A. Start With How You Serve Your Site
The following are a few simple things that you can do to improve site speed by the way you serve your site:
1. Enable Browser Caching
So how do you go about enabling browser caching? This depends on the CMS you’re using. If you’re using WordPress, you can just install a caching plugin, such as W3 Total Cache. If you’re using Drupal, you’ll need to use the Varnish Cache software. If you’re using Joomla, then you don’t need to download anything — you can just enable browser caching through its main dashboard.
2. Enable HTTP Keep-Alive
Whenever a visitor requests a certain file, the browser will request permission to download the file from the server. It can take up a lot of bandwidth, memory, and processing power to do this for every single file and will slow down your website. You can prevent this by enabling HTTP Keep-Alive which will speed up your website by allowing the server to tell the browser to download multiple files at the same time. This can help save a lot of bandwidth since you’ll be limiting the number of connections to your server as a result. You can enable HTTP Keep-Alive by adding the Keep-Alive code to your .htaccess file.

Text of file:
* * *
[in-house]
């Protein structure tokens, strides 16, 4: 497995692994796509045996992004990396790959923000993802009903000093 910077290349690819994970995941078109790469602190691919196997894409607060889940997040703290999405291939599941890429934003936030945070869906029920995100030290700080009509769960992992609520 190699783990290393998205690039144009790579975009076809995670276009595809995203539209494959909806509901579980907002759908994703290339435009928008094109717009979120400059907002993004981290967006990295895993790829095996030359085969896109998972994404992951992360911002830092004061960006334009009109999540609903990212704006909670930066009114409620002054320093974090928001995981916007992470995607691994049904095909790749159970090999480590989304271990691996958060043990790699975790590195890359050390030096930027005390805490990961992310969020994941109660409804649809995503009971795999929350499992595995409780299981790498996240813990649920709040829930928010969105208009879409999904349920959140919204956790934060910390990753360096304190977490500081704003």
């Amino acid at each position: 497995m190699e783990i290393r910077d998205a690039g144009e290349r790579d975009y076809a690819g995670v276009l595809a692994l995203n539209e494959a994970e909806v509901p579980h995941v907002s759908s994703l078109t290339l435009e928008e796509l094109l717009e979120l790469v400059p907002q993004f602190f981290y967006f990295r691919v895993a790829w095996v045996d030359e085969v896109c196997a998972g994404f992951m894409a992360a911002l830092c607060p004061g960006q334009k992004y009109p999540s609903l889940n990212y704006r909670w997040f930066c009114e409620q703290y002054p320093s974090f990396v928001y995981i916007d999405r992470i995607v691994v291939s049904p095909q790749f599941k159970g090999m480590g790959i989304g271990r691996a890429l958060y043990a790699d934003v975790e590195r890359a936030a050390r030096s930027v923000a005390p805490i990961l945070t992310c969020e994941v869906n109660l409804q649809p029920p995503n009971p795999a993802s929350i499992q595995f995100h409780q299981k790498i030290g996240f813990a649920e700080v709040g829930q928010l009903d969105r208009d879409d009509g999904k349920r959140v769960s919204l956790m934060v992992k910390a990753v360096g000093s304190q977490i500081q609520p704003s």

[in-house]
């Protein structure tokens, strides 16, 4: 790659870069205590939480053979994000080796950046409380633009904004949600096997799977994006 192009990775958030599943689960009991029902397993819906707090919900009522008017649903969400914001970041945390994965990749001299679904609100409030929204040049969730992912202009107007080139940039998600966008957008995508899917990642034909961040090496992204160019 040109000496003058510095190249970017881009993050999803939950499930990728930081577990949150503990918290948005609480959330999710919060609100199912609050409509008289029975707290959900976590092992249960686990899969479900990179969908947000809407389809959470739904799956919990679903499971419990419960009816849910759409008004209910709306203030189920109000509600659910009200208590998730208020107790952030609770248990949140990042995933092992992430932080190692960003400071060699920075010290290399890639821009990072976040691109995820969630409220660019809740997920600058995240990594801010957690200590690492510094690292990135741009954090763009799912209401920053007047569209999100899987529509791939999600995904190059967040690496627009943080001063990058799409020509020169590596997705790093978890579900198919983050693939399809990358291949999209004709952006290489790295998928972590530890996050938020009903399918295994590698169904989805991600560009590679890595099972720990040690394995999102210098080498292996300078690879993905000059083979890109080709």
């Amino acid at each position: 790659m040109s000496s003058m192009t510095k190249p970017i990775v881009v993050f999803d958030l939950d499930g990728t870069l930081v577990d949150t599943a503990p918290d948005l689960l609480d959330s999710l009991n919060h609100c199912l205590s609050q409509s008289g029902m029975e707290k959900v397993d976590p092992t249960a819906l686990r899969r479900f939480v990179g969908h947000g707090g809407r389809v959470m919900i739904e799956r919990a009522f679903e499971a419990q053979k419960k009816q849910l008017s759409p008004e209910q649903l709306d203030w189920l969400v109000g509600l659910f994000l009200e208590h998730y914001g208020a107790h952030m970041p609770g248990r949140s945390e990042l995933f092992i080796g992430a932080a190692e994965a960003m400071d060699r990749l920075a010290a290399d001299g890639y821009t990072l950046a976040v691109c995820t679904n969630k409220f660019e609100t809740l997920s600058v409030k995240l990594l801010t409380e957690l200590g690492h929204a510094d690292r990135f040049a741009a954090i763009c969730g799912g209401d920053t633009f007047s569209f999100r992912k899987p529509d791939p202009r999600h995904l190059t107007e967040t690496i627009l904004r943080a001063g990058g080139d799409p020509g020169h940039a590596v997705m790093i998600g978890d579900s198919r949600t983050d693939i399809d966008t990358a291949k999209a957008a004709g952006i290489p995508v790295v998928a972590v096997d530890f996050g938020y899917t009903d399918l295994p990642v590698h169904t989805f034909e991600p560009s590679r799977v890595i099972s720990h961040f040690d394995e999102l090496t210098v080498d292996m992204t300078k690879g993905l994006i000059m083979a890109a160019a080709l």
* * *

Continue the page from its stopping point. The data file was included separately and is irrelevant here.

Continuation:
3. Make Your Landing Page Redirects Cacheable
Mobile pages will generally redirect your visitors to a different URL, so it’s a good idea to make a cacheable redirect. Doing so will make the page load faster when the visitor returns to your site. To make your landing page redirects cacheable, use a 302 redirect that’s limited to a cache lifetime of a single day. To ensure that only visitors from mobile devices will be redirected, make sure that the redirect includes Vary: User-Agent and a Cache-Control: Private.
4. Enable Gzip Compression
Gzip compression works in a similar way to ZIP compression. When you compress files as ZIP files on your computer, you reduce their size. By using Gzip compression, you can do the same thing to your website’s files. Enabling Gzip compression will compress your website files to reduce their size and increase website speed by saving bandwidth. When someone visits your website, your website files will automatically be unzipped so that they can access all of your site’s content. There are two ways to enable Gzip compression: install a compression plugin for your CMS, or do it manually by adding specific code to your .htaccess file.